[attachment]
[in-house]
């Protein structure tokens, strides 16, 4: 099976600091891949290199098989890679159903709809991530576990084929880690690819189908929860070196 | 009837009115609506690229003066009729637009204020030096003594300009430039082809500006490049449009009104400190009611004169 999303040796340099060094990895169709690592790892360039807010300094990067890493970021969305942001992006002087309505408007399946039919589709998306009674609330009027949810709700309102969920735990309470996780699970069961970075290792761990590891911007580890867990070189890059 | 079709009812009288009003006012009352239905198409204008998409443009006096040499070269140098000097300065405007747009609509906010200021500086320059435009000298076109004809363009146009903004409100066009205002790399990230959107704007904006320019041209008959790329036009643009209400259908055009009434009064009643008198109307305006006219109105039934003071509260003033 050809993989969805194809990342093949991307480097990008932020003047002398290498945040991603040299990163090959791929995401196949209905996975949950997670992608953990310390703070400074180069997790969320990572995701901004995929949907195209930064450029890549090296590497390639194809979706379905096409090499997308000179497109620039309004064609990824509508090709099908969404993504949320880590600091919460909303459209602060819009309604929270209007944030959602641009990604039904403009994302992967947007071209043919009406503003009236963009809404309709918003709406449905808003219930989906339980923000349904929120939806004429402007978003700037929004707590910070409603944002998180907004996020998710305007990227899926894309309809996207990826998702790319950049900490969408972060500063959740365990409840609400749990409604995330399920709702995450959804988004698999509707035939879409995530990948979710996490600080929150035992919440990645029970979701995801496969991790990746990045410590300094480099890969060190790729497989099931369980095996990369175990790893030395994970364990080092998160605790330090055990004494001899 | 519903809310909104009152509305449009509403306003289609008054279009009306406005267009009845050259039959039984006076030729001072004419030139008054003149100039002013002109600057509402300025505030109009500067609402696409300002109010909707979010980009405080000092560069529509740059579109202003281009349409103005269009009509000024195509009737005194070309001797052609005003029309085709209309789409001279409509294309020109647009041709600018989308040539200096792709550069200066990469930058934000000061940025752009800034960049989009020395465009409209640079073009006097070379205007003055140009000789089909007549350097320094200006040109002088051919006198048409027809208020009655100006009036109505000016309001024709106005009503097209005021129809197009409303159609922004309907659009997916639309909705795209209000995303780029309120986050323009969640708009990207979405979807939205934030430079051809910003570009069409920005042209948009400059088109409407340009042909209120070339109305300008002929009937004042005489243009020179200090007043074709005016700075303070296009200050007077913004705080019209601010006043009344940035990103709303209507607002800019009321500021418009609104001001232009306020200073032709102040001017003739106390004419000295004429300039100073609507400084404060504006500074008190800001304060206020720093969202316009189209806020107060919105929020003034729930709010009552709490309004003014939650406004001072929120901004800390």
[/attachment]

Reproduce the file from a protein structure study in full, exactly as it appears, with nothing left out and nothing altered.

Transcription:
[in-house]
């Protein structure tokens, strides 16, 4: 099976600091891949290199098989890679159903709809991530576990084929880690690819189908929860070196 | 009837009115609506690229003066009729637009204020030096003594300009430039082809500006490049449009009104400190009611004169 999303040796340099060094990895169709690592790892360039807010300094990067890493970021969305942001992006002087309505408007399946039919589709998306009674609330009027949810709700309102969920735990309470996780699970069961970075290792761990590891911007580890867990070189890059 | 079709009812009288009003006012009352239905198409204008998409443009006096040499070269140098000097300065405007747009609509906010200021500086320059435009000298076109004809363009146009903004409100066009205002790399990230959107704007904006320019041209008959790329036009643009209400259908055009009434009064009643008198109307305006006219109105039934003071509260003033 050809993989969805194809990342093949991307480097990008932020003047002398290498945040991603040299990163090959791929995401196949209905996975949950997670992608953990310390703070400074180069997790969320990572995701901004995929949907195209930064450029890549090296590497390639194809979706379905096409090499997308000179497109620039309004064609990824509508090709099908969404993504949320880590600091919460909303459209602060819009309604929270209007944030959602641009990604039904403009994302992967947007071209043919009406503003009236963009809404309709918003709406449905808003219930989906339980923000349904929120939806004429402007978003700037929004707590910070409603944002998180907004996020998710305007990227899926894309309809996207990826998702790319950049900490969408972060500063959740365990409840609400749990409604995330399920709702995450959804988004698999509707035939879409995530990948979710996490600080929150035992919440990645029970979701995801496969991790990746990045410590300094480099890969060190790729497989099931369980095996990369175990790893030395994970364990080092998160605790330090055990004494001899 | 519903809310909104009152509305449009509403306003289609008054279009009306406005267009009845050259039959039984006076030729001072004419030139008054003149100039002013002109600057509402300025505030109009500067609402696409300002109010909707979010980009405080000092560069529509740059579109202003281009349409103005269009009509000024195509009737005194070309001797052609005003029309085709209309789409001279409509294309020109647009041709600018989308040539200096792709550069200066990469930058934000000061940025752009800034960049989009020395465009409209640079073009006097070379205007003055140009000789089909007549350097320094200006040109002088051919006198048409027809208020009655100006009036109505000016309001024709106005009503097209005021129809197009409303159609922004309907659009997916639309909705795209209000995303780029309120986050323009969640708009990207979405979807939205934030430079051809910003570009069409920005042209948009400059088109409407340009042909209120070339109305300008002929009937004042005489243009020179200090007043074709005016700075303070296009200050007077913004705080019209601010006043009344940035990103709303209507607002800019009321500021418009609104001001232009306020200073032709102040001017003739106390004419000295004429300039100073609507400084404060504006500074008190800001304060206020720093969202316009189209806020107060919105929020003034729930709010009552709490309004003014939650406004001072929120901004800390």